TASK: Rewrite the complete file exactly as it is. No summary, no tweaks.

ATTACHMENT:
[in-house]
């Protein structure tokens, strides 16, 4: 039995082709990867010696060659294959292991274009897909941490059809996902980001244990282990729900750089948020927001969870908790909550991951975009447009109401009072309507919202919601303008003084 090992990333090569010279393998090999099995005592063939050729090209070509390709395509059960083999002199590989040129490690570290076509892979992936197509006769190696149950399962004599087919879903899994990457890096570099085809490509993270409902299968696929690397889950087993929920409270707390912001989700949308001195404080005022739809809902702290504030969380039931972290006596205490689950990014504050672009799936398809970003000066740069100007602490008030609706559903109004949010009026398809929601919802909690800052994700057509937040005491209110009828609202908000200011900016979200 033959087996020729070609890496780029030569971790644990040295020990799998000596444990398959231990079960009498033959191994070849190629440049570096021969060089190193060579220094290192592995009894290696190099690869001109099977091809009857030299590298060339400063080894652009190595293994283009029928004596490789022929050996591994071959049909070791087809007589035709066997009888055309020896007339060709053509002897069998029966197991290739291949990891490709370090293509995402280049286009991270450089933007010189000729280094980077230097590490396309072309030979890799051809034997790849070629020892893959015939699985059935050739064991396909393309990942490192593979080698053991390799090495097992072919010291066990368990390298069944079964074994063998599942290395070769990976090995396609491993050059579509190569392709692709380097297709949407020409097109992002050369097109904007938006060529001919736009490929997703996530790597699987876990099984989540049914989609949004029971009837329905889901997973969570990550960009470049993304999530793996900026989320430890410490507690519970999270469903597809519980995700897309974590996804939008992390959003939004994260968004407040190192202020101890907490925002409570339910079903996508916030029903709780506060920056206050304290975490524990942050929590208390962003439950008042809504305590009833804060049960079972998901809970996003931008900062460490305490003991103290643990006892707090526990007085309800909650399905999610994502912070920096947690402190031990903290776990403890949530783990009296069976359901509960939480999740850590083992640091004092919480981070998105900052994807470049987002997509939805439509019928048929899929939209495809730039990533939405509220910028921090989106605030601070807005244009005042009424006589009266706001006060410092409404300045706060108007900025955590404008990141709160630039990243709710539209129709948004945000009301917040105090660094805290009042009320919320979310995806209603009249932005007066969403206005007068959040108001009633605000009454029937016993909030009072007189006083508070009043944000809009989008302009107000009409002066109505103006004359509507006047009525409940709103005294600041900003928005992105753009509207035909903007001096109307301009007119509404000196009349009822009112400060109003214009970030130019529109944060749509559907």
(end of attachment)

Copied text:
[in-house]
């Protein structure tokens, strides 16, 4: 039995082709990867010696060659294959292991274009897909941490059809996902980001244990282990729900750089948020927001969870908790909550991951975009447009109401009072309507919202919601303008003084 090992990333090569010279393998090999099995005592063939050729090209070509390709395509059960083999002199590989040129490690570290076509892979992936197509006769190696149950399962004599087919879903899994990457890096570099085809490509993270409902299968696929690397889950087993929920409270707390912001989700949308001195404080005022739809809902702290504030969380039931972290006596205490689950990014504050672009799936398809970003000066740069100007602490008030609706559903109004949010009026398809929601919802909690800052994700057509937040005491209110009828609202908000200011900016979200 033959087996020729070609890496780029030569971790644990040295020990799998000596444990398959231990079960009498033959191994070849190629440049570096021969060089190193060579220094290192592995009894290696190099690869001109099977091809009857030299590298060339400063080894652009190595293994283009029928004596490789022929050996591994071959049909070791087809007589035709066997009888055309020896007339060709053509002897069998029966197991290739291949990891490709370090293509995402280049286009991270450089933007010189000729280094980077230097590490396309072309030979890799051809034997790849070629020892893959015939699985059935050739064991396909393309990942490192593979080698053991390799090495097992072919010291066990368990390298069944079964074994063998599942290395070769990976090995396609491993050059579509190569392709692709380097297709949407020409097109992002050369097109904007938006060529001919736009490929997703996530790597699987876990099984989540049914989609949004029971009837329905889901997973969570990550960009470049993304999530793996900026989320430890410490507690519970999270469903597809519980995700897309974590996804939008992390959003939004994260968004407040190192202020101890907490925002409570339910079903996508916030029903709780506060920056206050304290975490524990942050929590208390962003439950008042809504305590009833804060049960079972998901809970996003931008900062460490305490003991103290643990006892707090526990007085309800909650399905999610994502912070920096947690402190031990903290776990403890949530783990009296069976359901509960939480999740850590083992640091004092919480981070998105900052994807470049987002997509939805439509019928048929899929939209495809730039990533939405509220910028921090989106605030601070807005244009005042009424006589009266706001006060410092409404300045706060108007900025955590404008990141709160630039990243709710539209129709948004945000009301917040105090660094805290009042009320919320979310995806209603009249932005007066969403206005007068959040108001009633605000009454029937016993909030009072007189006083508070009043944000809009989008302009107000009409002066109505103006004359509507006047009525409940709103005294600041900003928005992105753009509207035909903007001096109307301009007119509404000196009349009822009112400060109003214009970030130019529109944060749509559907």